China retailers eye Hong Kong IPO before new rules are applied to sponsoring banks
Some firms may go public within the next few months, before regulators begin to apply stricter rules to bankers doing the due diligence
Several mainland retailers are mulling going public in Hong Kong before October, when new disciplinary measures against investment banks improperly sponsoring listing hopefuls take effect.
From that month, investment bankers assisting firms with their initial public offering may face criminal charges, three years in jail and a fine of HK$700,000 if they fail to perform due diligence checks on the companies.
La Chapelle, a Shanghai-based maker of apparel for men and women, is looking to raise up to US$600 million in September through a Hong Kong float. Its bankers are waiting for its latest full-year financial figures before tapping the market, according to two people with direct knowledge of the matter.
They said net profit at La Chapelle could double to 500 million yuan (HK$632 million) this year from a year earlier, which would be a "compelling high-growth story" for investors.
Established in 2001, the firm owns five brands and operates distribution channels across the mainland. Its offering is the latest in the sector after sportswear-maker Hosa International came to the market with a downsized share sale of US$82 million in December 2011.
The mainland apparel industry has been grappling with overcapacity. A report in December by Li & Fung, the Hong Kong-listed supplier of clothes and toys to retailers such as Wal-Mart, said inventory levels of many apparel enterprises had gone beyond warning levels.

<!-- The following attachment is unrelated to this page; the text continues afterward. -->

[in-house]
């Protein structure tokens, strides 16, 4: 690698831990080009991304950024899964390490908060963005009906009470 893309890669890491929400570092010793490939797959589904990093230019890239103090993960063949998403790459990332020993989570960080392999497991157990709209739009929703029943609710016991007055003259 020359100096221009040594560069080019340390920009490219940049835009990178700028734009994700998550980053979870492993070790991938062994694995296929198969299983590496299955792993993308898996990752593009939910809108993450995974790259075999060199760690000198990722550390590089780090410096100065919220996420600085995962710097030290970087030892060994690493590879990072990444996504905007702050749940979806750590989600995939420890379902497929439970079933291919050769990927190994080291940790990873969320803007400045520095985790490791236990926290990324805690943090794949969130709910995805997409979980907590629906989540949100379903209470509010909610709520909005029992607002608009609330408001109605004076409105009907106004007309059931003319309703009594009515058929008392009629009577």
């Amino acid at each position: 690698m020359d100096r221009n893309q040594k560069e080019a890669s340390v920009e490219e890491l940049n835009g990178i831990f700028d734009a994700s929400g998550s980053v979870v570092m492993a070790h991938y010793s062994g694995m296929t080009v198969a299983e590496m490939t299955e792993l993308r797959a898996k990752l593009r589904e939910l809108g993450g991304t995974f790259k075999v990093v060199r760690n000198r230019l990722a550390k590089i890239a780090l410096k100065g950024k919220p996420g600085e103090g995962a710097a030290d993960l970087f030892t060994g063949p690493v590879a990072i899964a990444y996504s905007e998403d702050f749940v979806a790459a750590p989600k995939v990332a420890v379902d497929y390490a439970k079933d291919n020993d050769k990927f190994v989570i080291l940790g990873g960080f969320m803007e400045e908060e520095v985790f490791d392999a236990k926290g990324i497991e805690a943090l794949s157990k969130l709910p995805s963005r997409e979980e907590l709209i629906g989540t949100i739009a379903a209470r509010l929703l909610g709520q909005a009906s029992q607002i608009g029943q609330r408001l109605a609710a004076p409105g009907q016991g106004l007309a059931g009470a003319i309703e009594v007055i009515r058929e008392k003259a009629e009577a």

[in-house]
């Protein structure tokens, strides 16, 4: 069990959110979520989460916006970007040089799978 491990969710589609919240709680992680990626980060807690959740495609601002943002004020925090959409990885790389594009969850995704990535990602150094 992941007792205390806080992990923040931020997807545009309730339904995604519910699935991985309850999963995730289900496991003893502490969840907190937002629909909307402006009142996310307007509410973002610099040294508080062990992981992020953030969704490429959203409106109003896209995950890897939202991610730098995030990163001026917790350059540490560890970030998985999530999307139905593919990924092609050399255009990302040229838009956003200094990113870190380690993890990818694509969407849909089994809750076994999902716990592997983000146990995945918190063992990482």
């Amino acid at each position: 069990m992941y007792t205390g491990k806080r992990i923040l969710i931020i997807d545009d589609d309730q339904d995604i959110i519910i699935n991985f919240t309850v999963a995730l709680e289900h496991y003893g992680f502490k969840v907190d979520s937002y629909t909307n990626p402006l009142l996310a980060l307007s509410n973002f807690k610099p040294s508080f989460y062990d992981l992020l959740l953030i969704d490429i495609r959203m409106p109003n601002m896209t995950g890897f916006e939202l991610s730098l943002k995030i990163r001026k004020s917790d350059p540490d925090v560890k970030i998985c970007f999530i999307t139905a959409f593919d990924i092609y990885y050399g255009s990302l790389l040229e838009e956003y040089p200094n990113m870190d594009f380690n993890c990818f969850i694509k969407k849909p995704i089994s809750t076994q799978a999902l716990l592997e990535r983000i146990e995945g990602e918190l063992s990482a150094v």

It said present stock was sufficient to satisfy demand for three years even if all apparel-makers halted production. The report cited a study by the China National Garment Association.
Shares of Chinese menswear retailer China Outfitters, which went public in September 2011 after US private equity firm KKR pledged to buy a US$60 million stake and be a cornerstone investor, are currently trading at 27 per cent below their offer price.
Fuguiniao, a Fujian-based retailer of men's shoes, is planning to raise up to US$300 million through a listing in Hong Kong. It hopes to overcome concerns about accounting fraud and poor corporate governance among some of the operators in the sector.
Tenwow, a Shanghai-based food and beverage retailer, and drink maker Tian Di No1 plan to raise a combined US$400 million. Tenwow aims to expand its distribution network and buy new brands, while Tian Di No1 wants to expand its production capacity.
M&G, a Italian maker of plastic bottles, is also considering a Hong Kong listing to raise up to US$700 million, even though the firm is unlikely to be directly tied to the China expansion story.
Bankers said much of the proceeds from M&G's offering would be used for expansion in North America, where the firm's major customers, such as Coca-Cola and Pepsi, are resident.
Hong Kong's stock market was the top global destination for offerings for three consecu- tive years between 2009 and 2011. It lost its shine after the stream of big-ticket listings of state-owned enterprises came to an end.
China's official purchasing managers index fell to 50.1 in June, the lowest level in four months, suggesting growth momentum in the factory sector is running out of steam on faltering new orders. A reading above 50 denotes expansion.